It is no news that payday lending is a very hot and controversial subject and it seems that the discussions around it are becoming even more heated. At the present moment the Consumer Financial Protection Bureau is working on a new regulation that is meant to end payday lending operation as it is. Surely, the opinions are not entirely unanimous on the subject; however, the proponents are in the minority.
Payday loans are frequently described as predatory and ugly and they are more expensive than any other average loan option; however, the question is how much such emotive and subjective epithets can actually reflect the nature of this credit option.
Although not deprived of some truth, this notion is not altogether truthful. The attitude is subjective to a very great extent as government and all payday lending opponents judge in a one-sided way – they do not seem to see how many people actually rely on this option when no banking alternative there is. The opponents miss one of the major points of the puzzle – by closing payday loan stores you basically shut a great deal of people off the cash access.
The figures presented by such reputable agencies as Pew Charitable Trusts are very eloquent on this subject – there are about 12 million people using payday loans in the U.S. and they take as much as $7 billion annually. This amounts to the following figures – about 5% of the U.S citizens rely on this credit option. It is not a small number, actually. Payday loan stores are getting as popular as fast food restaurants and even more popular.
Taking that into consideration one should understand that all the opponents that seek for payday lending business elimination prefer to be blind in certain ways. The thing is that payday loans are expensive and many people seem to overestimate their potential; however, this is not actually the reason to call the sphere my emotional epithets such as predatory.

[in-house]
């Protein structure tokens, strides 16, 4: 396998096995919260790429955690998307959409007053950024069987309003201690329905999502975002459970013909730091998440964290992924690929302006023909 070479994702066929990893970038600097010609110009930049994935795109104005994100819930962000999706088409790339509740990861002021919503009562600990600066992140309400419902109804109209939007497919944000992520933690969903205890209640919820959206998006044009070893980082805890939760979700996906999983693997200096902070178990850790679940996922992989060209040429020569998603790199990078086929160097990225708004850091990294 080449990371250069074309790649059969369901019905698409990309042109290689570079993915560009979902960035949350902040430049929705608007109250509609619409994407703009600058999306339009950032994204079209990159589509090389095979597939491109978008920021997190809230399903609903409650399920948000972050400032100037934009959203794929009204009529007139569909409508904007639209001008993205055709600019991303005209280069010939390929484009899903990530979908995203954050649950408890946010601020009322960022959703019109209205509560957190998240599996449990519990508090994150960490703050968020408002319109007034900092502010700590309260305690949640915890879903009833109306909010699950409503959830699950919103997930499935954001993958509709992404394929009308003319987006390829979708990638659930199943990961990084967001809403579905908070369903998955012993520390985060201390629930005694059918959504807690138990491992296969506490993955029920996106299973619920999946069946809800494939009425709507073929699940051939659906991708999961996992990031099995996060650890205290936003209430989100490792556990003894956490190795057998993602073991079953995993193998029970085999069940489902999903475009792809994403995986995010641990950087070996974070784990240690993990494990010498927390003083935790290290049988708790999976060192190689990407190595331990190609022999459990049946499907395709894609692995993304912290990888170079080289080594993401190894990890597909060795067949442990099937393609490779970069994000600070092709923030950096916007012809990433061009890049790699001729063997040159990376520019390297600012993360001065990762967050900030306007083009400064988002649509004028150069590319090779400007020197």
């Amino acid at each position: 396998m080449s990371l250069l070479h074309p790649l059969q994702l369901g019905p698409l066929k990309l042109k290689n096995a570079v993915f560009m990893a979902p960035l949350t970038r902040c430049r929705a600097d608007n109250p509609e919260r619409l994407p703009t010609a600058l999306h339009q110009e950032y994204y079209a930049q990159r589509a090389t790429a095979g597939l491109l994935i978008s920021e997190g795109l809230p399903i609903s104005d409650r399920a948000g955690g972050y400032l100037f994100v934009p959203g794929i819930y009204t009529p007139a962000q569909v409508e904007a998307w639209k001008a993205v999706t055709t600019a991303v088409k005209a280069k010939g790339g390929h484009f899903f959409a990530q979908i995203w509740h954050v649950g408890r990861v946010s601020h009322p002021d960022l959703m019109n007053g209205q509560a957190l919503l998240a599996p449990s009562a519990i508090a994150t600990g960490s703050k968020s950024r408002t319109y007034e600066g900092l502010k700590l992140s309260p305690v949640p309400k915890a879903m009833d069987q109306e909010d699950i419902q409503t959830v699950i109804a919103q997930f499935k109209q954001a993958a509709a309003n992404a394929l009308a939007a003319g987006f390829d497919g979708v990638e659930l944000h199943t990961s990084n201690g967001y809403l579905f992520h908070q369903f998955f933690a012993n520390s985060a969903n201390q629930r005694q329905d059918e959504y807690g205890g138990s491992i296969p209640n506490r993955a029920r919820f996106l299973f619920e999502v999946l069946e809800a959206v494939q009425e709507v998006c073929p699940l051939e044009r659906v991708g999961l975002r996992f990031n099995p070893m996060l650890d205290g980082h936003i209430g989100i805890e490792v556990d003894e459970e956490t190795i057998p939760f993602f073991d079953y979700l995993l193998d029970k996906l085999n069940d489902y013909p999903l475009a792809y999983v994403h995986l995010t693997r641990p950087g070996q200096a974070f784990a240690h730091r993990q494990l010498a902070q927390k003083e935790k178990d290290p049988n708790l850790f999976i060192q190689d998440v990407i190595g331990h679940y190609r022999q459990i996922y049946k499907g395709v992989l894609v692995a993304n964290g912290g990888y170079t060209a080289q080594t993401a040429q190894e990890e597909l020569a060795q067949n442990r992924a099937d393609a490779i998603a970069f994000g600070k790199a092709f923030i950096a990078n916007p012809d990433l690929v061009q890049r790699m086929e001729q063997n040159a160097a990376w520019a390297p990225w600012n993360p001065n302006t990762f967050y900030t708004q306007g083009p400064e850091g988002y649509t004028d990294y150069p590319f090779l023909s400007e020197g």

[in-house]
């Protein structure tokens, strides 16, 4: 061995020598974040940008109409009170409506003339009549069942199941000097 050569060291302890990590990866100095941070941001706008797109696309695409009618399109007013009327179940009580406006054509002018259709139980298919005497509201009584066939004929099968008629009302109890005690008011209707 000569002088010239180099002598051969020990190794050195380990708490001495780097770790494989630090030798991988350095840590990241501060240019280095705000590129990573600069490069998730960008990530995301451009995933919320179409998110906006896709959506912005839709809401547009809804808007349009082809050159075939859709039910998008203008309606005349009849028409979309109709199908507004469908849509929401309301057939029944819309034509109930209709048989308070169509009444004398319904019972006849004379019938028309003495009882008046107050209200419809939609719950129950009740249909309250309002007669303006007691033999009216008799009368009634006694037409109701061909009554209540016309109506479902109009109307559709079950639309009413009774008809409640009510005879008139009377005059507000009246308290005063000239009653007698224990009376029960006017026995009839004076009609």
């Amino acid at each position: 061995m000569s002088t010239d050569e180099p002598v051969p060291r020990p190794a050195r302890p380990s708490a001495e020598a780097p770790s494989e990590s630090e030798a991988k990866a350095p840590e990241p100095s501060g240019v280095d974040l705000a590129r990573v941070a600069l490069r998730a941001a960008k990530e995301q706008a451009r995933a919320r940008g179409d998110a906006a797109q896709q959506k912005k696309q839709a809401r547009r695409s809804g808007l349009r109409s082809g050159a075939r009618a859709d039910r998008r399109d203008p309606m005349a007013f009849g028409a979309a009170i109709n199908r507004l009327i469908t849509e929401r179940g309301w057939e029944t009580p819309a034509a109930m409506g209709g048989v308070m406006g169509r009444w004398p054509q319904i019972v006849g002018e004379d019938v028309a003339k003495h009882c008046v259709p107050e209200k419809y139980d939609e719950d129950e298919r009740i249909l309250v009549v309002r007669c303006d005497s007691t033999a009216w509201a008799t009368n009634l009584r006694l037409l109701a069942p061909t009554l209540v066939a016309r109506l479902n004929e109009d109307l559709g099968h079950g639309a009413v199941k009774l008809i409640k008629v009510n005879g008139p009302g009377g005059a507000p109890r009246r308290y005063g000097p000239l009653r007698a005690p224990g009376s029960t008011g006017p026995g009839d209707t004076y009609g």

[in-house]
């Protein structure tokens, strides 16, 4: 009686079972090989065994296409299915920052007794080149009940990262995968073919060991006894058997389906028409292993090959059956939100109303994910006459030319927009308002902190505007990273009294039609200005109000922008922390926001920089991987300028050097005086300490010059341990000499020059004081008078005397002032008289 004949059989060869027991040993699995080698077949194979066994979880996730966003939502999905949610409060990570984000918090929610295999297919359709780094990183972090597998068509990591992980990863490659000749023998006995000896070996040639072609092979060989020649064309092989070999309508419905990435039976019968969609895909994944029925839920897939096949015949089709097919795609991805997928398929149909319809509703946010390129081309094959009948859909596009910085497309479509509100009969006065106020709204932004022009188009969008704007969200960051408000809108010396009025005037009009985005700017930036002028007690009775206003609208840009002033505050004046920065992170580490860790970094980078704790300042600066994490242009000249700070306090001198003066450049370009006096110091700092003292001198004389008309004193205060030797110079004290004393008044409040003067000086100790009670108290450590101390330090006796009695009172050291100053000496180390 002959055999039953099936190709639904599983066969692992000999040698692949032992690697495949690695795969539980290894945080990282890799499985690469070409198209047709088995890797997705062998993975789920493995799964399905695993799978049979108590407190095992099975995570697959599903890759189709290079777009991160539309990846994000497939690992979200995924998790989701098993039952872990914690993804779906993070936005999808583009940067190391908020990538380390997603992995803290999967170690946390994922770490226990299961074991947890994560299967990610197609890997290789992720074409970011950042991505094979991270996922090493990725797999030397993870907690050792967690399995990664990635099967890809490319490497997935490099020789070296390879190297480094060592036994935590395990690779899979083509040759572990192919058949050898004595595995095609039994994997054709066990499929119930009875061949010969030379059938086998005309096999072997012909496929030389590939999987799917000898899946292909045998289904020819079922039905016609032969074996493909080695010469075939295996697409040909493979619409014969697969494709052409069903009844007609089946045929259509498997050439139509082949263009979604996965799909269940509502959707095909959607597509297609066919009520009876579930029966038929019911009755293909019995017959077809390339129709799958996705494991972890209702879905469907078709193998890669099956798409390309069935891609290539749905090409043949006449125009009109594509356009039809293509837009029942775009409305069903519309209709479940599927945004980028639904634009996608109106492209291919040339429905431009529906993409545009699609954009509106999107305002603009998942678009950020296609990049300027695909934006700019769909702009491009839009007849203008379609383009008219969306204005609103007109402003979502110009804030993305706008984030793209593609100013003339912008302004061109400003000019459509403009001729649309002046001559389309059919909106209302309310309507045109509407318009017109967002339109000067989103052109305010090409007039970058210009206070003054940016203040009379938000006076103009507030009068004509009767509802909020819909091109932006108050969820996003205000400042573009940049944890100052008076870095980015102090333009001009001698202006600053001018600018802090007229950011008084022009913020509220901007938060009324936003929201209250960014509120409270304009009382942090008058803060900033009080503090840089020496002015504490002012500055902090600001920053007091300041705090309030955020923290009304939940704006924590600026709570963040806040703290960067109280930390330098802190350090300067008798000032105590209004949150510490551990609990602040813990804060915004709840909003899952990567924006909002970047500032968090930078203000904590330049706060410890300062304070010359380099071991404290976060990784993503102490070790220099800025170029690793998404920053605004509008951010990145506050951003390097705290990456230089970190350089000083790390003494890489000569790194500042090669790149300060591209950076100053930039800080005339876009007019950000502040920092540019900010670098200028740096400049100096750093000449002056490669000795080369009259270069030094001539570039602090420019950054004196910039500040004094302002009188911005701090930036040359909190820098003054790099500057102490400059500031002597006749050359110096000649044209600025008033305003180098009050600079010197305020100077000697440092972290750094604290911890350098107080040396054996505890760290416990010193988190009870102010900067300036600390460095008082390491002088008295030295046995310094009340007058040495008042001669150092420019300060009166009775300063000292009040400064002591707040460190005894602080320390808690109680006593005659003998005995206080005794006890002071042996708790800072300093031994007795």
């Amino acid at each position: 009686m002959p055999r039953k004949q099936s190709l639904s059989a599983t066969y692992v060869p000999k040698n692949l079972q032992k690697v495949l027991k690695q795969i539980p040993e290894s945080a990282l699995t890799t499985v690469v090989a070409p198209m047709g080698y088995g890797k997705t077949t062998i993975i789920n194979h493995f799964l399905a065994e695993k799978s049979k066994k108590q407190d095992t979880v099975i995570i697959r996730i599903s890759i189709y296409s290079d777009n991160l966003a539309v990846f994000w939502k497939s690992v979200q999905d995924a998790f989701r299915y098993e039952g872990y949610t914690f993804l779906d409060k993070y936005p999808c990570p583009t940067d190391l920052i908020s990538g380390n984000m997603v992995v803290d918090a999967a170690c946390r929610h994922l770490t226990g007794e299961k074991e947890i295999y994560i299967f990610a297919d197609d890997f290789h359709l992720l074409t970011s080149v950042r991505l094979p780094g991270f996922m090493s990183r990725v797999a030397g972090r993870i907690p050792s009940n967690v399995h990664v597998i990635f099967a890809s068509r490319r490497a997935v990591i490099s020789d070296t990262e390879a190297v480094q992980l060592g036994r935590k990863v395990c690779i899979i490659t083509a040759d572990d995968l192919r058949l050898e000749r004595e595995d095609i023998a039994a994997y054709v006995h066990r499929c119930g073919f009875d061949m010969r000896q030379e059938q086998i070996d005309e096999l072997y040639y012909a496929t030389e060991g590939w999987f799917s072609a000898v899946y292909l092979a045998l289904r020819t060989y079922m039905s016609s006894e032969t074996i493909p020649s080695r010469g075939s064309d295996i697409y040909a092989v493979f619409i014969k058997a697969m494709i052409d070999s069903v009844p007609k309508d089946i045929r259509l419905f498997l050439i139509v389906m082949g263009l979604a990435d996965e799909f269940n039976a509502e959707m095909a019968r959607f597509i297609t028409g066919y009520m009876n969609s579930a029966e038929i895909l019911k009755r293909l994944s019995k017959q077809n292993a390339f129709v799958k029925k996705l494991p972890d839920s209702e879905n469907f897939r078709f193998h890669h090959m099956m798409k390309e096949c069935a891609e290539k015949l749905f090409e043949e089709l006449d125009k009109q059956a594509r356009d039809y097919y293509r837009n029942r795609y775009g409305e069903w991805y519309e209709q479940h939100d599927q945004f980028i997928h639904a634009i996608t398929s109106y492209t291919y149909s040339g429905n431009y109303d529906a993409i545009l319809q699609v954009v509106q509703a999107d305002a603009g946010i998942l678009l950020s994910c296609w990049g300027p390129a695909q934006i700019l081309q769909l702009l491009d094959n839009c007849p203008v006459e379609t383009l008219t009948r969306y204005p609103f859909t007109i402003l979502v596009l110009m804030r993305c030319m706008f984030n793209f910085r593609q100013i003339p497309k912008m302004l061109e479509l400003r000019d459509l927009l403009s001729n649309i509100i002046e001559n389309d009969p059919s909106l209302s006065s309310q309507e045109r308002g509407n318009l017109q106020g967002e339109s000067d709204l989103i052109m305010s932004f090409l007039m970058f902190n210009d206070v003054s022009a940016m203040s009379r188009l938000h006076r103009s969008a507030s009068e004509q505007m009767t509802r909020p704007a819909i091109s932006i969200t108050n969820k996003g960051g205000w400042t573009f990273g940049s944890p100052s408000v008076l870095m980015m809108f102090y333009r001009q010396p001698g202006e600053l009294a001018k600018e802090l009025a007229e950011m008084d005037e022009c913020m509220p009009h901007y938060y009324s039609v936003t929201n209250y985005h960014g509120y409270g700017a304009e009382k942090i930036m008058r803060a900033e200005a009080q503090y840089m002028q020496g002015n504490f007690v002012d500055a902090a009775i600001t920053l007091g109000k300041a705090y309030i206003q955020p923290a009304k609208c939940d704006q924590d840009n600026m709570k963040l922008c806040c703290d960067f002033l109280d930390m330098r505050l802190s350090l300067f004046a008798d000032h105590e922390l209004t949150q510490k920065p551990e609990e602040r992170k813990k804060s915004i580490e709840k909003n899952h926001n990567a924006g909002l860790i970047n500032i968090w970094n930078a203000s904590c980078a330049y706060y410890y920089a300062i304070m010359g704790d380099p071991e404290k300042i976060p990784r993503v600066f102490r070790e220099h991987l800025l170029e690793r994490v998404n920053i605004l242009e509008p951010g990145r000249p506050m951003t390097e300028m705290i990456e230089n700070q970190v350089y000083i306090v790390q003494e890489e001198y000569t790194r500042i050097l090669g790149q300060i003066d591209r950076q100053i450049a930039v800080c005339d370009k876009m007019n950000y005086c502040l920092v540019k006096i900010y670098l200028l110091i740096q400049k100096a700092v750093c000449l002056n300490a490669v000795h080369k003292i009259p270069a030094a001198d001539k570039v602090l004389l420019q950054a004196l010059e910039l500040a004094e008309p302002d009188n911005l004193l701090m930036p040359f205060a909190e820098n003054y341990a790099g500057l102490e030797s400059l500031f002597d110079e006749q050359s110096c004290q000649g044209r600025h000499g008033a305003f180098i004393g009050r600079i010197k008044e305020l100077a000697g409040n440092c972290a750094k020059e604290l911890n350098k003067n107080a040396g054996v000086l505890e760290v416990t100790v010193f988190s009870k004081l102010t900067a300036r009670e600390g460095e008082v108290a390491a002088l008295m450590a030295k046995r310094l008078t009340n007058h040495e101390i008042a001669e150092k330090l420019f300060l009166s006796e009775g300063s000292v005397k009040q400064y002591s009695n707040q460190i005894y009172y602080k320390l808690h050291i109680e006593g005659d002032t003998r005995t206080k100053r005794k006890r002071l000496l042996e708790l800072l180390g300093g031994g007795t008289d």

Payday lenders do not grant loans to people under the age of 18; thus, it seems likely that a person, a borrower is able to make a decision for themselves – whether the latter is good or bad no one should judge.
According to the numerous payday loan opponents suggestions, payday loan borrowers are either illiterate or fools with no knowledge of the subject. Yet again, it does not seem to correlate the reality. It looks like payday lenders seek for the people who are unable to repay with the purpose to make them pay longer and larger sums. However, this notion lucks some sense.
The thing is that the number is still here – 12 million people use payday loans on an annual basis and recent survey carried out by Columbia Law School and Ronald Mann. The survey described the attitude of borrowers to payday loans they take and their potential to estimate the time when they will be able to repay a well as failure to do so.
The research showed maybe not the most demonstrative but still pretty informative results that about 60% of borrowers have been well aware of the prospect of a rollover when they took a loan and they still decided to go on; moreover, most of them were able to make a repayment in time or with a week’s delay at most.
The thing is that there is no actual problem with payday lending regardless of the fact that various complaints are piling in (they can also be from those borrowers who simply seek a way to lower their payment).
Still, the CFPB seems to be very determined about its decision that will lead to shutting down many loan places. Such regulations are already practiced in several states; however, they are not the same for the entire country yet. But they may become. There may be rules introduced that involve easy repayment options and lower rates; however, none of the officials actually offer any alternative to the industry.
At the present moment there is not a single other option that would offer loans of $300 to $500 on average for such short term as a fortnight and without all the paperwork involved. It looks like the government does everything to evoke a market failure in order to take its place with their own product. This is all about dividing a market and everything is covered by the noble notion that small private companies can’t be trustworthy; on the other side, agencies that are backed with taxpayers are trustworthy for a change.
The question of payday loan legality and their right for existence will not seize to be discussed; however, it really looks like those who vote for the industry elimination do not do so solely from the point of view borrower benefit. There is much more to the subject.